Saturday, December 31, 2011

UFO movie news round-up (1 Jan. 2012)

By Robbie Graham Silver Screen Saucers

Harrison Ford is to play the role of Colonel Hyram Graff in Ender's Game, a big screen adaptation of Orson Scott Card’s classic – and, until now, “unfilmable” – sci-fi novel about a future Earth under threat of invasion by a race of insectoid aliens known as 'Formics'. Set seventy years after an epic human/alien war, the story follows the character of Ender Wiggin, a young boy whose tactical genius offers hope for humanity in the face of a new Formic invasion.

According to The Hollywood Reporter, Ender's Game will also star Hailee Steinfeld (True Grit), Abigail Breslin and Ben Kingsly. Ben Hood (Rendition, X-Men: Origins) will helm the production, while Alex Kurtzman and Roberto Orci (whose credits include Transformers and Cowboys and Aliens) will produce. Shooting begins in February and the movie will hit cinemas in March 2013.

In other news, Game of Thrones director Alan Taylor has been chosen by Marvel to direct the sequel to Thor. Plot details for Thor 2 are sketchy at present, but the first movie – which features in my ten most notable UFO movies of 2011 list – touched on various themes and ideas central to UFOlogy, including Ancient Astronauts, wormhole travel and shadowy government agents tasked with monitoring extraordinary phenomena. Incidentally, the character of Thor will also be appearing in the upcoming mega-movie The Avengers, in which he and other Marvel superheroes will be pitted against the alien menace Loki – Thor’s own brother. Thor 2 is due for release in 2013. The Avengers is released this April. View the trailer below...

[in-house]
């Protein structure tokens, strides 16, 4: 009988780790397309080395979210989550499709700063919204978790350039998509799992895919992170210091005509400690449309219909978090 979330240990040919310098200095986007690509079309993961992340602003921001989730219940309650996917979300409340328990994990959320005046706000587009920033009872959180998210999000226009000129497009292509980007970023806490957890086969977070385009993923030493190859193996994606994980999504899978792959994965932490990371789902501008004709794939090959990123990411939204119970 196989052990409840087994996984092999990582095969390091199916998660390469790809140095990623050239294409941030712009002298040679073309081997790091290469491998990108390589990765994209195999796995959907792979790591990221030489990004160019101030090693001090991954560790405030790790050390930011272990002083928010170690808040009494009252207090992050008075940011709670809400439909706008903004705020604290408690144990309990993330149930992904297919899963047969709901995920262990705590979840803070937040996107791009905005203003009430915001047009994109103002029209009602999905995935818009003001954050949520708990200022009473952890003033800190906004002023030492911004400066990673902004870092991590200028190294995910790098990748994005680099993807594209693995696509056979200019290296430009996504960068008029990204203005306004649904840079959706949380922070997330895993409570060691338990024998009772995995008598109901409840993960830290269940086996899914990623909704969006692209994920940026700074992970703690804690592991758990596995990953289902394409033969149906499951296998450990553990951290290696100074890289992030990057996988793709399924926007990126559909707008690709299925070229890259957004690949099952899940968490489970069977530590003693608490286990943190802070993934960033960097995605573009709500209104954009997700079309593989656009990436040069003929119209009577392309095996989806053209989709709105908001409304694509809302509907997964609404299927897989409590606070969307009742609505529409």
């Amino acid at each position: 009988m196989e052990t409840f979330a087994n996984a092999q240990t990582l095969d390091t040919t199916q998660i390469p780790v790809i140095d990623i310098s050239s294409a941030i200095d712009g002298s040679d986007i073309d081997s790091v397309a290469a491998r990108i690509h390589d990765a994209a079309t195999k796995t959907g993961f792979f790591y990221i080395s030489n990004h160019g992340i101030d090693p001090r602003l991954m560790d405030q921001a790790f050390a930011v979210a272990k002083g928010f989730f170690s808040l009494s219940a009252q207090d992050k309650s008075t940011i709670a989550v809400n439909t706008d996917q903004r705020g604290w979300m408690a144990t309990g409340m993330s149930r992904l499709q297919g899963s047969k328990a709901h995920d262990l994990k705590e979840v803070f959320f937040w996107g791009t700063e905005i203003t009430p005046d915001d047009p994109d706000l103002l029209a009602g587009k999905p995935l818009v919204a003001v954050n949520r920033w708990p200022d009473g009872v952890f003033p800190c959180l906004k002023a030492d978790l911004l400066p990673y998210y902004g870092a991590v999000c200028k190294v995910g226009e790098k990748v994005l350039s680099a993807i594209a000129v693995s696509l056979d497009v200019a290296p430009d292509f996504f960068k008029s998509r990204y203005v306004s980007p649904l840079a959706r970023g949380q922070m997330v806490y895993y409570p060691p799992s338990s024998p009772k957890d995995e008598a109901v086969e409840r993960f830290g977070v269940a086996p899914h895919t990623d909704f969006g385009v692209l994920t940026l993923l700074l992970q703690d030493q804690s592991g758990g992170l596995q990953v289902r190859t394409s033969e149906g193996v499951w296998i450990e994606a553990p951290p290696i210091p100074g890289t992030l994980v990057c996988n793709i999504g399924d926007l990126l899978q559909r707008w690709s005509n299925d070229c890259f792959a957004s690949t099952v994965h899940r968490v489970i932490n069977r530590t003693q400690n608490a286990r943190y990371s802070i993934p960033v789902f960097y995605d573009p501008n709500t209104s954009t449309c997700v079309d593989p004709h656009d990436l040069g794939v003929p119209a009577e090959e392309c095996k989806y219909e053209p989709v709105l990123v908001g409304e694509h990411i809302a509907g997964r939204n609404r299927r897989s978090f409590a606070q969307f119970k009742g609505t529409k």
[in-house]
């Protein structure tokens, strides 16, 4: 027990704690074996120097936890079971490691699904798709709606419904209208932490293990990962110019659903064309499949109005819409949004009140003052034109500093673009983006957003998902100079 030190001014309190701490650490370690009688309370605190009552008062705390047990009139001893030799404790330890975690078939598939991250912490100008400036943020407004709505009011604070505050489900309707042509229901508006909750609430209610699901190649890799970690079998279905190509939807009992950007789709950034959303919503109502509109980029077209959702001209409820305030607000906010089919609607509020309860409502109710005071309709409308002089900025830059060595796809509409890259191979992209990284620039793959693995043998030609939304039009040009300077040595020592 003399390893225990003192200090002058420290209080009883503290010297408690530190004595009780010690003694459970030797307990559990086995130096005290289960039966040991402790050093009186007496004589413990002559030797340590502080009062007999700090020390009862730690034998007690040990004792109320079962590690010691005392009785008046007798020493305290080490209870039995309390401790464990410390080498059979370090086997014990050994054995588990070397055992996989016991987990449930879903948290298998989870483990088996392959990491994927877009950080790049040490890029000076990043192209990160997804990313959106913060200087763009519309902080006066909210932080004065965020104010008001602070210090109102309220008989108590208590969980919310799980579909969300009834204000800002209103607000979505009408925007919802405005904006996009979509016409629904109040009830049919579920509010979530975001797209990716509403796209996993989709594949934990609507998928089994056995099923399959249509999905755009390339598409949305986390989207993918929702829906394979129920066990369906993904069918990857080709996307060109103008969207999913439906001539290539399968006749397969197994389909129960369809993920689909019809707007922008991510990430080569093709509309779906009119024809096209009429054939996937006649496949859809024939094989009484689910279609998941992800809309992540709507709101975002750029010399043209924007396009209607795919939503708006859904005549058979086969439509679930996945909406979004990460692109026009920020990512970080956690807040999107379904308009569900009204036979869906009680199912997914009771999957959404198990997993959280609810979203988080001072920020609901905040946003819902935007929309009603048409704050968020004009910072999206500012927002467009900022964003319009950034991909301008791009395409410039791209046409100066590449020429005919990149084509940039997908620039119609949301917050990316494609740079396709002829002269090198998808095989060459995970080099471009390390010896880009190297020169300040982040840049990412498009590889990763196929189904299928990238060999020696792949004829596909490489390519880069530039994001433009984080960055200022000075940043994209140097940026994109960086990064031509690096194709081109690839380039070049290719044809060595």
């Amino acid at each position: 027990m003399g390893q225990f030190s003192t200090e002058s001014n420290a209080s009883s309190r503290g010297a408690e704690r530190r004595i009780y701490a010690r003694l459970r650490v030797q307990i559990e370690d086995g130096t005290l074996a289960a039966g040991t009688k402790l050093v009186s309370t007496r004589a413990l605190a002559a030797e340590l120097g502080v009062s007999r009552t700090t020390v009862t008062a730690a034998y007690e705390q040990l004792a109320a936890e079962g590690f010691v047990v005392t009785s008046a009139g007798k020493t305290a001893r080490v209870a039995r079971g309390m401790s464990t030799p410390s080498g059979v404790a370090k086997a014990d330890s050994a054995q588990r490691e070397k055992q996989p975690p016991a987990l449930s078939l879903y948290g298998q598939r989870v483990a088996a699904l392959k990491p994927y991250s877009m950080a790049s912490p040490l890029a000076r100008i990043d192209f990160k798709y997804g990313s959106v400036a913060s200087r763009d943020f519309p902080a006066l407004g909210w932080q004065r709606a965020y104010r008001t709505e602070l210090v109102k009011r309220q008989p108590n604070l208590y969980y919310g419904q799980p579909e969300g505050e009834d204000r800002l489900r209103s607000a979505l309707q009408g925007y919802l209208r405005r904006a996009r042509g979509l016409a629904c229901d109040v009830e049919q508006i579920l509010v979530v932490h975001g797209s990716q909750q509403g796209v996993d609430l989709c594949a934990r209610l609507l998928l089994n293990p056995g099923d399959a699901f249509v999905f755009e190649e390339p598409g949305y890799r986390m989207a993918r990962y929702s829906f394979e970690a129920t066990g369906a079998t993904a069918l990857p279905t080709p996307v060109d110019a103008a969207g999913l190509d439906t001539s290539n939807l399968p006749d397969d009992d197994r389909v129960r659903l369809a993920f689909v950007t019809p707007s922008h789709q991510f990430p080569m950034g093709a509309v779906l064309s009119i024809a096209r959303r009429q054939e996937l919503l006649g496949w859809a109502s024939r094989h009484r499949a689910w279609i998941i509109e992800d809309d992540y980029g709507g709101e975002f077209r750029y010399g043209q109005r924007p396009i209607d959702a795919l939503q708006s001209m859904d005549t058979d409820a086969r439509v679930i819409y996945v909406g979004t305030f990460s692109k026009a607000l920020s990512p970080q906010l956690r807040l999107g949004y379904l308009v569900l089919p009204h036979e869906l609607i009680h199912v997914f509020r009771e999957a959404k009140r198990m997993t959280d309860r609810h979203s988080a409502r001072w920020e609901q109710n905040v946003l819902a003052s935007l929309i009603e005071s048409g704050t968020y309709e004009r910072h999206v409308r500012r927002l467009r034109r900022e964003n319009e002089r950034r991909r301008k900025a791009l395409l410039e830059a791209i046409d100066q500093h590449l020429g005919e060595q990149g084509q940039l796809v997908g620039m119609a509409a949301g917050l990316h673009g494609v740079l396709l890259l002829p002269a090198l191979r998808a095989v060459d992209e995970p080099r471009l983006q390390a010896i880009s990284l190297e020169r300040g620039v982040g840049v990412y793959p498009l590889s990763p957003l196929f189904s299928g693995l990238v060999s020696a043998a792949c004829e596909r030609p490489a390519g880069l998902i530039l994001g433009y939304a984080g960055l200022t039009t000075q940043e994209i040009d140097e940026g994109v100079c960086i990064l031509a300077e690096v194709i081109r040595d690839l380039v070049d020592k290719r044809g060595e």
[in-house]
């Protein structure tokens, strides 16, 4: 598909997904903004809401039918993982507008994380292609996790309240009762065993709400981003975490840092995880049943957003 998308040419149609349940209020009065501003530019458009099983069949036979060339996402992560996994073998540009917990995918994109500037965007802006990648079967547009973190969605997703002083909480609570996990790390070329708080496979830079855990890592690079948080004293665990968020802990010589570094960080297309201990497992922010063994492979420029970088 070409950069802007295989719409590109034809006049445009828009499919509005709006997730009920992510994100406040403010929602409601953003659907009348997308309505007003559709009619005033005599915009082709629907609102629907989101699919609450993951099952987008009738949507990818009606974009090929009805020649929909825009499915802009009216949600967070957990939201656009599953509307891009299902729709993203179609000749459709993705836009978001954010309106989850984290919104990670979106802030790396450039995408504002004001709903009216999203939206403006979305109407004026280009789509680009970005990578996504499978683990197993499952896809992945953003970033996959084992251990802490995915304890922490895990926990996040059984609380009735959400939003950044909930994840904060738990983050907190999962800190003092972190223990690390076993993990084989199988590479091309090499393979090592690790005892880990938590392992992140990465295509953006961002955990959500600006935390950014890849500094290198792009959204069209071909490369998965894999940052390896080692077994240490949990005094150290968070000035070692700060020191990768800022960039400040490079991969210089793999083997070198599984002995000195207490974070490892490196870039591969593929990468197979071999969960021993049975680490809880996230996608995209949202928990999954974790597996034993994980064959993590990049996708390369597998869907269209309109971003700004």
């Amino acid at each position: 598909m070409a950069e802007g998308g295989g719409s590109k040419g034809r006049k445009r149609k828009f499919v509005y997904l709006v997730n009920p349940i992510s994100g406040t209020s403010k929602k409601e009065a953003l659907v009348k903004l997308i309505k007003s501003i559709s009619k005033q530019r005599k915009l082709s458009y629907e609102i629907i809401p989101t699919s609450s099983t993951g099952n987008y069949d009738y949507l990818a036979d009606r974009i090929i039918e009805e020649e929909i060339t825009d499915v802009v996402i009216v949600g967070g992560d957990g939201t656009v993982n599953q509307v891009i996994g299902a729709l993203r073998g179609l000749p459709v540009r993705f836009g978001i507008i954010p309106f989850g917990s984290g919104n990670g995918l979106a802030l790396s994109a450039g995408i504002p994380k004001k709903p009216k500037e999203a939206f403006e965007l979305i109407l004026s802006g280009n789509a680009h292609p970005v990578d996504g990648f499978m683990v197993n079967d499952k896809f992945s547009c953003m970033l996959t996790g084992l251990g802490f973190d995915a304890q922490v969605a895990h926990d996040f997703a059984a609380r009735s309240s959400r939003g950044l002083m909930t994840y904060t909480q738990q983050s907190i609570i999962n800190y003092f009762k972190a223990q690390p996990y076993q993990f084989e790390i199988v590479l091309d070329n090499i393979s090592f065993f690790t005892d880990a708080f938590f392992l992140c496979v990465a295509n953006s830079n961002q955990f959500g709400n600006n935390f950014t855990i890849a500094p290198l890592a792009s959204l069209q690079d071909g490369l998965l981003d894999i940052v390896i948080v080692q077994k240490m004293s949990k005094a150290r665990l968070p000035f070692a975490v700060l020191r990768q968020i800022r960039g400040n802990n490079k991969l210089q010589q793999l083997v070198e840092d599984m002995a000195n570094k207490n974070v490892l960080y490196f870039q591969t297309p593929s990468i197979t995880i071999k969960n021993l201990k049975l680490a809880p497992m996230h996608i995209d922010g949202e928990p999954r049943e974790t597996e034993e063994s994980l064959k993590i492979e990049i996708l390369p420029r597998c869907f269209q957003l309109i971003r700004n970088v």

Finally, the Moscow-set alien invasion movie The Darkest Hour has opened to poor reviews from critics. Entertainment Weekly gave the movie a D+, noting: “You should be rooting for the humans, but you might as well be rooting for the blobs. Most likely, though, you’ll just be rooting for the credits.” Ouch. The Wrap was no less scathing in its review, calling The Darkest Hour anaggressively idiotic movie”, saying of its thinly sketched characters: “if these dimwits represent the hope of humanity, bring on the alien overlords.” In the same vein, The Hollywood Reporter describes The Darkest Hour asAn alien invasion flick that evidently expects dramatic shots of a depopulated Red Square to make up for a flatlining screenplay and the absence of even a single compelling character." Ouch again. For many more wince-inducing reviews of The Darkest Hour, head on over to Rotten Tomatoes.
The Darkest Hour (2011): An "aggressively idiotic movie."

Thursday, December 29, 2011

The ten most notable UFO movies of 2011

By Robbie Graham Silver Screen Saucers

UPDATED: 30 December 2011